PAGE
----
It’s also essential to understand content marketing, so you can leverage content created for the web, email, and other digital channels to promote across the right social channels. Learn how to build a social media calendar, plan social campaigns, and connect it to a broader content calendar or editorial calendar. Ideally, a social media strategy can leverage resources from the brand’s content marketing strategy and vice versa.

Building your general marketing knowledge will not only help you tie your social media efforts to a company’s overarching marketing strategy, but it will also enable you to prove the value of your work to your executives. With a strong understanding of marketing and sales metrics, you’ll be able to speak to the ways your social media strategy impacts business goals, such as increasing customer retention and loyalty, driving sales, and generating revenue.

4. Pursue social media education

Earning a degree in communications or marketing can go a long way toward landing a job as a social media manager. That said, you don’t need a formal degree to pursue a career path in social media marketing.

Whether or not you have a degree, you can enhance your social media education through online courses on Udemy. Look for courses that can earn you certifications you can display on your resume and online portfolio. You can also find plenty of free resources online for self-directed learning.

The bottom line is employers want to see that you have an in-depth knowledge of social media tactics and how to optimize a brand’s presence across digital channels. Whether you’re self-educated or college-educated, you can land a role in social media if you can display your skills and knowledge.

5. Create an online portfolio to show employers

When you’re interviewing for a creative role, such as social media marketing, it helps to have samples of your work you can show during an interview. Take some time to build your online portfolio, showcasing social media posts and accounts you’ve managed, blogs you’ve written for, or digital content you’ve created.

Don’t forget that projects you’ve done as coursework can shine in your portfolio too. The goal is to showcase your creativity and ability to master the multi-faceted aspects of social media management. Connect your portfolio to your social profiles to show your firsthand experience in managing various platforms. 

You should be able to easily pull up your portfolio during a job interview or link to it in a job application. Make it easy for employers to find it so they can see for themselves that you’ve got what it takes to manage their social presence and help them reach their goals.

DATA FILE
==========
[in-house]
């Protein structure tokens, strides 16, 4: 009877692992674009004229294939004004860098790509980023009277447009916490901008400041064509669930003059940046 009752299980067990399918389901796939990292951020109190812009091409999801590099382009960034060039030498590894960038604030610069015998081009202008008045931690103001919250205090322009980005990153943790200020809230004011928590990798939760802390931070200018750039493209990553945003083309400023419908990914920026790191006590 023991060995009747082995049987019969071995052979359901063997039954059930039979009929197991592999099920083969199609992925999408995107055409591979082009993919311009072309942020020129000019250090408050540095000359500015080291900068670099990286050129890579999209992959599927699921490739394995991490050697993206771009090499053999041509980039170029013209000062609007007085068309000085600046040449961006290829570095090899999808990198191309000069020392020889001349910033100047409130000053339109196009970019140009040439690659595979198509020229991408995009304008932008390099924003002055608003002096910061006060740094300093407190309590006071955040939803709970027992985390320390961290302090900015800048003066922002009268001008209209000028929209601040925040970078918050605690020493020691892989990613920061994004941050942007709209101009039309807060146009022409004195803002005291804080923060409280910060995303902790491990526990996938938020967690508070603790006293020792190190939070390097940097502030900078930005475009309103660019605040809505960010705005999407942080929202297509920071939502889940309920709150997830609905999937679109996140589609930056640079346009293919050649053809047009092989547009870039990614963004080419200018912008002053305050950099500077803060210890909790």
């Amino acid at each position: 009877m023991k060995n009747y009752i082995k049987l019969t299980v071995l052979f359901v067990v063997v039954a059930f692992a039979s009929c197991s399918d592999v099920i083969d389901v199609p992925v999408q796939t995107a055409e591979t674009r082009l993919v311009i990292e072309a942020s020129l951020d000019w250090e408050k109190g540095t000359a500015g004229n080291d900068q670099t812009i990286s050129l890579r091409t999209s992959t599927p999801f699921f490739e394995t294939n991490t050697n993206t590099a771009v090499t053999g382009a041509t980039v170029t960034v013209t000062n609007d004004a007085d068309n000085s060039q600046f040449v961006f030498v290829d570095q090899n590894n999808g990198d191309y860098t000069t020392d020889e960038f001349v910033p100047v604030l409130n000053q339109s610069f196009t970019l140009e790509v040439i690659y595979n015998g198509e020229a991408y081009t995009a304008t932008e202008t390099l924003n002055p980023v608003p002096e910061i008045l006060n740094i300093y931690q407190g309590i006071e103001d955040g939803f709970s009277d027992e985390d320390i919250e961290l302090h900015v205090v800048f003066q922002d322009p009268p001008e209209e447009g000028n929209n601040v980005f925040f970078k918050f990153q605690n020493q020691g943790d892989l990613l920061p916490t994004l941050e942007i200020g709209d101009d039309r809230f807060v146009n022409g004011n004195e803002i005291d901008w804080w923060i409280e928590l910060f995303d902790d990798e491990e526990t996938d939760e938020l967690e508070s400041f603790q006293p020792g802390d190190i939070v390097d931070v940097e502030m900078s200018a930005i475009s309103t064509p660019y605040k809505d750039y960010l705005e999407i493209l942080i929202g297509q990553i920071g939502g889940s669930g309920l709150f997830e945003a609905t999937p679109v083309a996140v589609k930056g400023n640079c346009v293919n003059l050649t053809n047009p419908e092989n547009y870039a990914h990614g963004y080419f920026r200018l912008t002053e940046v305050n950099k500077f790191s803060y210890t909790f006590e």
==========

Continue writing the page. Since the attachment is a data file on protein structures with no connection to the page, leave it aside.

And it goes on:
6. Market yourself as a brand

If you don’t yet have enough work experience to fill out an online portfolio, start your own blog or use your social media accounts to share content and build a following.

Whether you choose to start a side-hustle or use your personal accounts to build your own individual brand, you don’t need to wait for your first job to create work you can show off. 

Consider setting up a blog and email marketing platform yourself, and leverage those to create and share content on your own social media channels. Build a following on the social platforms that are most relevant to the companies you’d like to work with. That way, you can see what kind of following and tone they use, so you can practice your skills in optimizing strategies.

This will not only build out your online portfolio, but it also shows off your ability to market yourself, which is a crucial skill for any good marketer (or any modern professional, for that matter).

7. Volunteer to gain experience and portfolio work

Your online portfolio of work experience doesn’t necessarily need to be paid work. Remember, volunteer work is just as “real” as projects you’ve been paid for, and they are equally valuable to potential employers as an example of what you can do. 

If you have the time and resources, consider volunteering for a local nonprofit or an organization with a cause you feel connected to. Offer to help manage one or more of its social media accounts or create content it can use across social platforms. Track and save everything you work on for it to add to your work samples.

Nonprofits are often under-resourced, particularly in marketing and advertising, so they are likely to welcome an offer to help spread awareness and build engagement for their mission. This can be a great way to help out a worthy cause, test your social media skills in the “real world” through a brand that matters to you, and gain portfolio work that shows off your skills.

8. Follow brands that inspire you

Seek out and follow the social media accounts of brands you’d love to work for (even if they feel out of reach), companies in similar industries, and businesses you support and engage with on social media.